A Review

Come Follow The Band

By R. J. Donovan

Despite a swirl of questions about it's non-Equity status, "The Music Man" proudly marched into town last night and showed itself to be a smart, good looking, sharply presented production overflowing with great voices, eager faces and agile feet.

When non-Equity productions have come to town in the past, more often than not they have been threadbare and thrown together with an eye to get in, get out and move on before word spreads too far that the goods weren't all that good.

Nothing could be further from the truth with "The Music Man," at The Colonial Theatre, through May 11. Led by a tall, lithe and personable Gerritt Vandermeer as Professor Harold Hill, the cast is top-notch. Carolann M. Sanita sings like an a classically trained angel as Marian The Librarian.

Corey Elias is great fun as Eulalie Shinn, wife of River City’s Mayor (Albert Parker). Pam Feicht is Marian's mother, Mrs. Paroo and Joshua Siegel is a freshly scrubbed, shy and lisping Winthrop Paroo who gets to preen in the spotlight during his solo, "Gary Indiana." And Catherine Denison Blades is a spitfire to watch out for in the small role of Amaryllis.

Set in 1912, "Music Man" is Meredith Wilson's old-fashioned, warm hearted look at small-town, middle America. Traveling salesman (and con artist) Harold Hill enters to try and sell the locals on forming a band for boys.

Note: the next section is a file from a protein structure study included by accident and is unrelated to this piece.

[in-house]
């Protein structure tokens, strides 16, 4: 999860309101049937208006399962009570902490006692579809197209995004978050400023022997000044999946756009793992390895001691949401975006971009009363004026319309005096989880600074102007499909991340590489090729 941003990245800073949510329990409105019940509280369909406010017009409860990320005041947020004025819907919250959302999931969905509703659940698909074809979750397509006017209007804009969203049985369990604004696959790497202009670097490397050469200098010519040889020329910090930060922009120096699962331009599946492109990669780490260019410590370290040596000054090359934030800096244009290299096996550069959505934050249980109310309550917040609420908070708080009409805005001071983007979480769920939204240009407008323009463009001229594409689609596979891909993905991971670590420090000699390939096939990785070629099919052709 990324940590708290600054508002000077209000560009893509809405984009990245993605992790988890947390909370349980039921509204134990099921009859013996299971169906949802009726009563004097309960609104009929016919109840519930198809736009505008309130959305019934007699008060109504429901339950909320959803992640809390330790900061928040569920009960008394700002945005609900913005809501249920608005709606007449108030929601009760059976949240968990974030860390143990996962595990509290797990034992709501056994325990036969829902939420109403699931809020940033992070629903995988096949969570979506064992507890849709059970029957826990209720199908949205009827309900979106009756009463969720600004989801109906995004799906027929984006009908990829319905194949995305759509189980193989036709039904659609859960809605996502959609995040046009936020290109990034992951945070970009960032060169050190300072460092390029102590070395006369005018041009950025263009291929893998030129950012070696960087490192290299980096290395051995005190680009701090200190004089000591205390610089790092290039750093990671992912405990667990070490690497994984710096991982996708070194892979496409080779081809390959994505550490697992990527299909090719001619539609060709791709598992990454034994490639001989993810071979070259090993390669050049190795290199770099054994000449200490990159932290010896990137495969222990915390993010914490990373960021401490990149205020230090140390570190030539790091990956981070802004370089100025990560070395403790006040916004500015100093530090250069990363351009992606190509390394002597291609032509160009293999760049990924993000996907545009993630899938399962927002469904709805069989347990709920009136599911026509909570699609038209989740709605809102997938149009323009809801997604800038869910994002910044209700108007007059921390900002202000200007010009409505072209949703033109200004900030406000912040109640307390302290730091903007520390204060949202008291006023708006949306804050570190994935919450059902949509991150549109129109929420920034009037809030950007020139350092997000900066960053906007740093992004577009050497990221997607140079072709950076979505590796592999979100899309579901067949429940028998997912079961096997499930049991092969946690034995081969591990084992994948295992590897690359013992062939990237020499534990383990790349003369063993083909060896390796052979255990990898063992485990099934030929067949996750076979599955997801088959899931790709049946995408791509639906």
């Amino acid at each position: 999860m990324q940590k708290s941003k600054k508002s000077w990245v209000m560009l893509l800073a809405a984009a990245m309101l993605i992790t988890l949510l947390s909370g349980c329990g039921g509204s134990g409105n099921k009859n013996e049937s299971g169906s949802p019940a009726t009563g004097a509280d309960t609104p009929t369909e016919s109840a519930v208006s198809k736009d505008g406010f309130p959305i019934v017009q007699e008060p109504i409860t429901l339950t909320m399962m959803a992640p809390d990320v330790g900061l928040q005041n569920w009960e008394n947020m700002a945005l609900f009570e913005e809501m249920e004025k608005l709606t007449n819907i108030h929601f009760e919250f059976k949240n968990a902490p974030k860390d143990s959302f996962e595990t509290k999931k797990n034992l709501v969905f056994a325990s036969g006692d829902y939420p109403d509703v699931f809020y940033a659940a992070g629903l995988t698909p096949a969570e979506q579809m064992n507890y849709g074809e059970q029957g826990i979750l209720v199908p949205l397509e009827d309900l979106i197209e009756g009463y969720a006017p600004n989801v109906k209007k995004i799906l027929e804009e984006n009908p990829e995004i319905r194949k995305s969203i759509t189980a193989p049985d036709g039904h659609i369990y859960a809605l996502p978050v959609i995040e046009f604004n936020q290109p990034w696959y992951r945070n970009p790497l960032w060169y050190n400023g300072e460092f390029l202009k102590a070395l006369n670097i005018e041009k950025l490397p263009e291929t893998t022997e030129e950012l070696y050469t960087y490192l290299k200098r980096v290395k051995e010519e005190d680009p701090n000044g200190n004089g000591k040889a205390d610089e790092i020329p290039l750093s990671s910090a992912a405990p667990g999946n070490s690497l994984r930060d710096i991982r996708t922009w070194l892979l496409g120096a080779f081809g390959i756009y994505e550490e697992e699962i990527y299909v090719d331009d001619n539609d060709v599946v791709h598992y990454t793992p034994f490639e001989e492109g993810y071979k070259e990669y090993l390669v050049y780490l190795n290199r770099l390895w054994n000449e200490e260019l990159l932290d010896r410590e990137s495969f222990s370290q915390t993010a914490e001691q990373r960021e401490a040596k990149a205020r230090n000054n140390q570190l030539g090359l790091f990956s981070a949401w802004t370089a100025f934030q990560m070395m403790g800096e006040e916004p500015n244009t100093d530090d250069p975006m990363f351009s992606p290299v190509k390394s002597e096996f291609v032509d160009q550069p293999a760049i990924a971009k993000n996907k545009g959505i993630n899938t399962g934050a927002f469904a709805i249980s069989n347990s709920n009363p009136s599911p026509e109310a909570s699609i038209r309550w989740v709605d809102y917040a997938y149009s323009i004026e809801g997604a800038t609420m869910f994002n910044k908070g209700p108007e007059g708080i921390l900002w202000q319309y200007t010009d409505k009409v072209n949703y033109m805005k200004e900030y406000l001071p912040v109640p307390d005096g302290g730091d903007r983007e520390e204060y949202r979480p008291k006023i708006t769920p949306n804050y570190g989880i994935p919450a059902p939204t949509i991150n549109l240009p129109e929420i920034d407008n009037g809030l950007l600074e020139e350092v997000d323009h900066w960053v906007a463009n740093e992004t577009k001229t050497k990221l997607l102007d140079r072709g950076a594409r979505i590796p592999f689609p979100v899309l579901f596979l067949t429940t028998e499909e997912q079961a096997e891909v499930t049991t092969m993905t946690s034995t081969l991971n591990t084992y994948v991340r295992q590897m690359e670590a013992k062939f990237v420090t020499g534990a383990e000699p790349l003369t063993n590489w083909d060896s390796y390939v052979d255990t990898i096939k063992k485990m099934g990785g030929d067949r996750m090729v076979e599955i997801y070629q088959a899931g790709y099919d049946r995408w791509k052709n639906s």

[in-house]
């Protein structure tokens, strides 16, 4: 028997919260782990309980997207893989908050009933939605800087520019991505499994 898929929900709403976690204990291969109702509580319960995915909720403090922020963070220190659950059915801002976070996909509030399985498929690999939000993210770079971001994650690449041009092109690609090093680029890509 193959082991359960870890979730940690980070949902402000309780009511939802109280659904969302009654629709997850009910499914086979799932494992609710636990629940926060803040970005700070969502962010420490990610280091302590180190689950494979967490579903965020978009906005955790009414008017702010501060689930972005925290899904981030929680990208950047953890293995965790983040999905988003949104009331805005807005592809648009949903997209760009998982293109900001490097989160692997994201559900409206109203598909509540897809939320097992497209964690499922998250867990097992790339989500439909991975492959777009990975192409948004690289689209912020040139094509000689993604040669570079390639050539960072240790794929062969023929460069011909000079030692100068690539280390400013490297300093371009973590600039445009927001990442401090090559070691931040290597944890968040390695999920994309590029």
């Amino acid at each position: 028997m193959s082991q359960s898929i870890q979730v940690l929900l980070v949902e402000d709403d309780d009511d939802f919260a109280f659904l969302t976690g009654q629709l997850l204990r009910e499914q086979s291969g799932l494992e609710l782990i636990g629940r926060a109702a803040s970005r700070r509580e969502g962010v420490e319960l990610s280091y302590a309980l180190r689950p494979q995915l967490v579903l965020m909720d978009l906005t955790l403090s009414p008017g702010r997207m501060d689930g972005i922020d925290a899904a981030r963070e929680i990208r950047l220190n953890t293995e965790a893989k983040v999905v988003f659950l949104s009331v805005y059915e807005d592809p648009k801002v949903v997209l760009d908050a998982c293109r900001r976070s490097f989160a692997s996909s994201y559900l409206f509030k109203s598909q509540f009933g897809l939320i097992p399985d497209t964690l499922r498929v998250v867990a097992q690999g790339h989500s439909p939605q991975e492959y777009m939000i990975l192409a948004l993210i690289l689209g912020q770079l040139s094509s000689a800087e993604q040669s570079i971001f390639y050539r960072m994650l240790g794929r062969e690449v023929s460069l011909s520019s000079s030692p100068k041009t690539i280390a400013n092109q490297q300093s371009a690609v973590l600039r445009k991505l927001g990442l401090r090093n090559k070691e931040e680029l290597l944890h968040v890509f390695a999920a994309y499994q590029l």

He has no intention of following through on his mission, however, because he's not really a musician. He just wants to sell his instruments, play the situation for all its worth and then move on to the next town before the band actually has to perform. He locks horns, then hearts, with the local librarian, and a happy ending results.

Just about every song in the song is well known. "Seventy-Six Trombones," "Trouble," "Till There Was You," "Lida Rose," Goodnight My Someone," "The Wells Fargo Wagon" and all the rest are met with warm recognition by the audience.

Director Ray Roderick has faithfully recreated Susan Stromann's original award winning work and the cast genuinely looks like they're delighted to be a part of it -- whether they're dancing around the high school gymnasium or parading through the town square.

With the exception of a couple of minor sound problems, which can happen in any production, Equity or not, the show is winner. J. Branson's sets bring color to River City, complemented by Tom Reiter's lighting.

The evening is nicely capped with the entire company returning to the stage in glistening band uniforms, post curtain call, to actually play their instruments in a delightful recap of "Seventy-Six Trombones."

By this time they could do no wrong -- and trouble was the last thing on anybody's mind.

Meredith Wilson's “The Music Man” is at The Colonial Theatre, 106 Tremont Street in Boston, through May 11. For information, call 617-931-2787.

-- OnStage Boston



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